Use a personality questionnaire
Answer a series of questions designed to help you understand ways in which you differ from other people, by identifying your preferred ways of thinking and acting.
Understanding your personal preferences can help in your career development by helping you learn more about the way you approach your work and your relationships, as well as career areas that you may be well suited for.
It is important, however, not to see the results of a personality test in a limiting way, as there are many jobs you may find satisfying whatever your preferences. Sometimes people like doing things outside of their preferred style, as this offers new challenges.
Personality questionnaires can give you ideas about your style, values, motivations and talents which, combined with your experience and circumstances, can help you to make better short and long-term career decisions. For example, personality questionnaires can help you to better understand:
- Types of work well suited to your personality
- Your style of working and how you approach different situations and people
- How others might see you
- Your main assets
- Areas to consider developing
- Career ideas to explore.
Take a quick and easy personality questionnaire based on the Myers-Briggs Type Indicator philosophy to help you identify your preferred behaviour styles.
Job matching exercises
- Prospects Planner - use this online resource to review your skills and abilities and relate these to jobs.
Career planning resources
- Mind Tools - An online tool to help you understand various career skills including decision making techniques.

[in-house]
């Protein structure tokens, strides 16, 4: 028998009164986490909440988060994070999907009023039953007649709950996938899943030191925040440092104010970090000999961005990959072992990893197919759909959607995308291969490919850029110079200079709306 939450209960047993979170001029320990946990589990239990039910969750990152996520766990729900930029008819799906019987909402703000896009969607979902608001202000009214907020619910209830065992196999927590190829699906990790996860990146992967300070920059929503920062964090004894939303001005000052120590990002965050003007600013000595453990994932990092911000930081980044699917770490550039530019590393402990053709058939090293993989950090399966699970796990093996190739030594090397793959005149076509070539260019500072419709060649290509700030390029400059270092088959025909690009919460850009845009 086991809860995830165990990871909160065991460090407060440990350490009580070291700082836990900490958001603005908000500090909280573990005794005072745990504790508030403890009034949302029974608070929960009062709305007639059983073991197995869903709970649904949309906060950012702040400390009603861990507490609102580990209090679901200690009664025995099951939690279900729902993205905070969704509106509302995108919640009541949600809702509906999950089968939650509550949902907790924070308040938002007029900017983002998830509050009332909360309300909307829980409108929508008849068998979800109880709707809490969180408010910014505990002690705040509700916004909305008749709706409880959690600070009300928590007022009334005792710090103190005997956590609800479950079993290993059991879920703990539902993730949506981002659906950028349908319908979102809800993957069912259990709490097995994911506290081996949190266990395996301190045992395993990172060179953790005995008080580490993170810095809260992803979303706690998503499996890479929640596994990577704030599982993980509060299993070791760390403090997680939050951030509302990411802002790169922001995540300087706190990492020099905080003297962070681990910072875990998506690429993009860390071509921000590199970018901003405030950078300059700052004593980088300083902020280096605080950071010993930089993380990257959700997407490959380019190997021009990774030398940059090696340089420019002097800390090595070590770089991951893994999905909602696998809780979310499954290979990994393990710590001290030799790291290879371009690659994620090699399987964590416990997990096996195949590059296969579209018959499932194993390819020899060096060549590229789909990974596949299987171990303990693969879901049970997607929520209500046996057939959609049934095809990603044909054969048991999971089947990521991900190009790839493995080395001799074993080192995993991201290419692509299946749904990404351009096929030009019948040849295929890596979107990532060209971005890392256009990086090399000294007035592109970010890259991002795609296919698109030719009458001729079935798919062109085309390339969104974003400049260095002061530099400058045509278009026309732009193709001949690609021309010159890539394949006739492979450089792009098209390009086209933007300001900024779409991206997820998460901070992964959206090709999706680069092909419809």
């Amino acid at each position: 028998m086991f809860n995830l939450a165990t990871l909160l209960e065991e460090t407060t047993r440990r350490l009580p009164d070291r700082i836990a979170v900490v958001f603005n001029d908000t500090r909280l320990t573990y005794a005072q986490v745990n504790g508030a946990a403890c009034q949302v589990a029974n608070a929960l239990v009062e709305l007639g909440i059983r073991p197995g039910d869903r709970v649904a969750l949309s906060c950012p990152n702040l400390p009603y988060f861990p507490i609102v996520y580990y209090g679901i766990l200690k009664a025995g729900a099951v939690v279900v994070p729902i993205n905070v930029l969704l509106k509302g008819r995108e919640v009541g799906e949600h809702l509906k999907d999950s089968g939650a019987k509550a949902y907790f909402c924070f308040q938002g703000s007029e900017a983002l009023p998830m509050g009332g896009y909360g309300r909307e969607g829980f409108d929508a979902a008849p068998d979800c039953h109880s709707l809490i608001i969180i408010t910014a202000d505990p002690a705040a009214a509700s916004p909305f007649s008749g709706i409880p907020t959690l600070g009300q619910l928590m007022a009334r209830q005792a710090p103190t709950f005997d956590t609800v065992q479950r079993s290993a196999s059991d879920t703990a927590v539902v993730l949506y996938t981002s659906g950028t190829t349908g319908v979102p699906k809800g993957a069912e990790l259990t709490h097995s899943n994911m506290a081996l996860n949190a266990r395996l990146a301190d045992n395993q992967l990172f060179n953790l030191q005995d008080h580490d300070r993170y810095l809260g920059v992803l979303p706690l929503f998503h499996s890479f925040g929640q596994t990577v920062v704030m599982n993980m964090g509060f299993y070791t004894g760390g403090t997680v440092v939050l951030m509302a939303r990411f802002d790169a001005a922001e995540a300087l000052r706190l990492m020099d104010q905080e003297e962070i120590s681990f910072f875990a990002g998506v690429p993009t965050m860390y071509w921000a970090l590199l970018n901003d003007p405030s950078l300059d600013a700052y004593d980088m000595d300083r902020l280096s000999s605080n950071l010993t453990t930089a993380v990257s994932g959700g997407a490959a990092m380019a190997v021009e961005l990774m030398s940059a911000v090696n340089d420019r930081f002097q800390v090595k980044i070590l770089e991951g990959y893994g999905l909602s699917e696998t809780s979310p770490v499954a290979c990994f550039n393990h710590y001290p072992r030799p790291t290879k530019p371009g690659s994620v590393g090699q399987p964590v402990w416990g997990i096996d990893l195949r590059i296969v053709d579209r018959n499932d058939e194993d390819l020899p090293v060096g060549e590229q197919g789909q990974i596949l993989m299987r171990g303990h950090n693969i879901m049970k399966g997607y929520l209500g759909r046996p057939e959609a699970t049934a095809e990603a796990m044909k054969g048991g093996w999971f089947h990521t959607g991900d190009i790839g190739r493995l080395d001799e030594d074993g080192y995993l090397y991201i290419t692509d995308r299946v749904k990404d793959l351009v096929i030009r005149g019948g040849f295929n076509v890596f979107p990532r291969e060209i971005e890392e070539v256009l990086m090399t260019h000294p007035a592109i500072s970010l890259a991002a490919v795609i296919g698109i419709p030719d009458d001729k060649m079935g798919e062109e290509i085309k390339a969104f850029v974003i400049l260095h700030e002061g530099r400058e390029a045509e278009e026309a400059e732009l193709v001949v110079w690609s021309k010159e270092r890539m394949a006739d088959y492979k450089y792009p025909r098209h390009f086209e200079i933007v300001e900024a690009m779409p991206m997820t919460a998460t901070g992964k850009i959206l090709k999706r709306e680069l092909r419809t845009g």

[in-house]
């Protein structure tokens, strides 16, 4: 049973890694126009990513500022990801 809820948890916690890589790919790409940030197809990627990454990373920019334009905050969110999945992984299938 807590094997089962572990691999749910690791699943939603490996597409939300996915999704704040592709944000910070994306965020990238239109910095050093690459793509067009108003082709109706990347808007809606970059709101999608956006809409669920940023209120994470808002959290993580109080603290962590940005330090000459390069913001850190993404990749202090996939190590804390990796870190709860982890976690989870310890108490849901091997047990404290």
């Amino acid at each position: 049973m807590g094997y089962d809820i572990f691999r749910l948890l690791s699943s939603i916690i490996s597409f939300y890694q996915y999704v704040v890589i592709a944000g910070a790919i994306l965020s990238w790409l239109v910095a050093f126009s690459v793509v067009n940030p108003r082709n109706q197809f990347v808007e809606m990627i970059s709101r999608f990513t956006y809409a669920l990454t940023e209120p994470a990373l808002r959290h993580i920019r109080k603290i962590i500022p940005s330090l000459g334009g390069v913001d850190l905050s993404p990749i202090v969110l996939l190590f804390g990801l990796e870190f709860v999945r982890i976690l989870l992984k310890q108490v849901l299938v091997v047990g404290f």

If you've taken one of the above questionnaires why not discuss the results with a careers consultant?
To know what you have to offer employers, it is important to know what skills employers are looking for and to review everything you have been involved in (e.g. volunteer work, sport, internship/placement, casual/part-time work, gap year).
Employers like to see that you have thought about the skills you can offer before completing an application or attending an interview, as you will need to provide evidence demonstrating you have these skills, using examples from any employment and voluntary work you have been involved in.
As stated in the Key Skills Employers Look For career guide, your degree alone will not guarantee employment; employers like to see that you have developed certain skills through paid work experience, community involvement or voluntary work. Visit the Experience City website to find out about opportunities around City to develop your skills.
Working through your CV with a Careers Consultant can assist you with identifying skills you have used. It may also be helpful to assess yourself in terms of what skills you have developed and enjoyed using and what skills you may need to develop further for your future career.